Through improved marketing and aggressive factory building, British American Tobacco and Nanyang Brothers, China’s two largest pre-war firms, helped increase the demand for cigarettes. The Sino-Japanese War (1937–1945) disrupted the cigarette supply, but their popularity had taken hold. Some cigarette firms shifted during the war to the relative safety of southwest China, where tobacco production has remained concentrated ever since.

Post-1949

After the founding of the PRC in 1949, the tobacco industry was nationalized and strong relationships between the central government and cigarette manufacturers in the provinces were formed. Cigarettes also began to be viewed as a part of everyday life. “Ration coupons for cigarettes were issued alongside grain, sugar, and bicycle coupons,” says Kohman. “The Maoist regime legitimized cigarettes as the right of every citizen."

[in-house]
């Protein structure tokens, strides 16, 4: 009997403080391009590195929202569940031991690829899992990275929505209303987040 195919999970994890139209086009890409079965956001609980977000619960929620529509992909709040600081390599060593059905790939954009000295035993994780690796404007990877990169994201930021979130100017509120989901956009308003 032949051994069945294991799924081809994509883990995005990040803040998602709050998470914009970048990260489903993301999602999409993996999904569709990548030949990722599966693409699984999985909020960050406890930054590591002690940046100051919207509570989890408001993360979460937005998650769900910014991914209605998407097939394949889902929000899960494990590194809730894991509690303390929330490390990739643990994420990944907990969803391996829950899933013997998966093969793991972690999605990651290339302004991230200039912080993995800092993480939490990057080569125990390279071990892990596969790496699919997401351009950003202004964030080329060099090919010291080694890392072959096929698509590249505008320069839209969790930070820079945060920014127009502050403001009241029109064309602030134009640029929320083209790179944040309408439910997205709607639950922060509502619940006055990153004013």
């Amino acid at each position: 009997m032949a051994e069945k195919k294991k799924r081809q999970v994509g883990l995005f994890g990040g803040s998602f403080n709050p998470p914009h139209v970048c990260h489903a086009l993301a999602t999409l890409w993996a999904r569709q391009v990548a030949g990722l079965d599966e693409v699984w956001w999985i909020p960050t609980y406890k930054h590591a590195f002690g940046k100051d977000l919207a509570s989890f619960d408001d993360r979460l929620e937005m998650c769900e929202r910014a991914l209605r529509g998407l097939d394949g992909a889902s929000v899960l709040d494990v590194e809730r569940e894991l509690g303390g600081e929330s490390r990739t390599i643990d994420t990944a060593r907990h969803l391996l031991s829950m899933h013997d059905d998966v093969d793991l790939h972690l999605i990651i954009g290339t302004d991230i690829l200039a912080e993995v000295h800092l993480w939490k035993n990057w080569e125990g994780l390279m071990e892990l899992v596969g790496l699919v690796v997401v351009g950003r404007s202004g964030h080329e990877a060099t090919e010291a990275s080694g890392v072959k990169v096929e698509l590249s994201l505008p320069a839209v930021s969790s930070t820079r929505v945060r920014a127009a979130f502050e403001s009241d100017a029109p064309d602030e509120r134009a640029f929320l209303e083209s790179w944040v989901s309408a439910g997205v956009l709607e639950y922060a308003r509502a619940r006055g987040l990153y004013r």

During the Deng Xiaoping era (1978–1997), China’s cigarette industry really took off as manufacturers competed with one another for foreign currency to purchase cutting-edge European equipment and newer varieties of tobacco seed stock. Increased production and the return of full-scale advertising fueled greater consumer demand, and manufacturers began producing more and more varieties of cigarette. Vendors displayed glass cases filled with a colorful patchwork of cigarette packs bearing names like Panda, Double Happiness, and Red Pagoda.

The tobacco industry remained under government control as other industries privatized in the 1980s and 1990s. Party-state management of the cigarette became even more centralized in the early 1980s with the creation of the China Tobacco Monopoly Administration and its parallel external counterpart, the China Tobacco Corporation.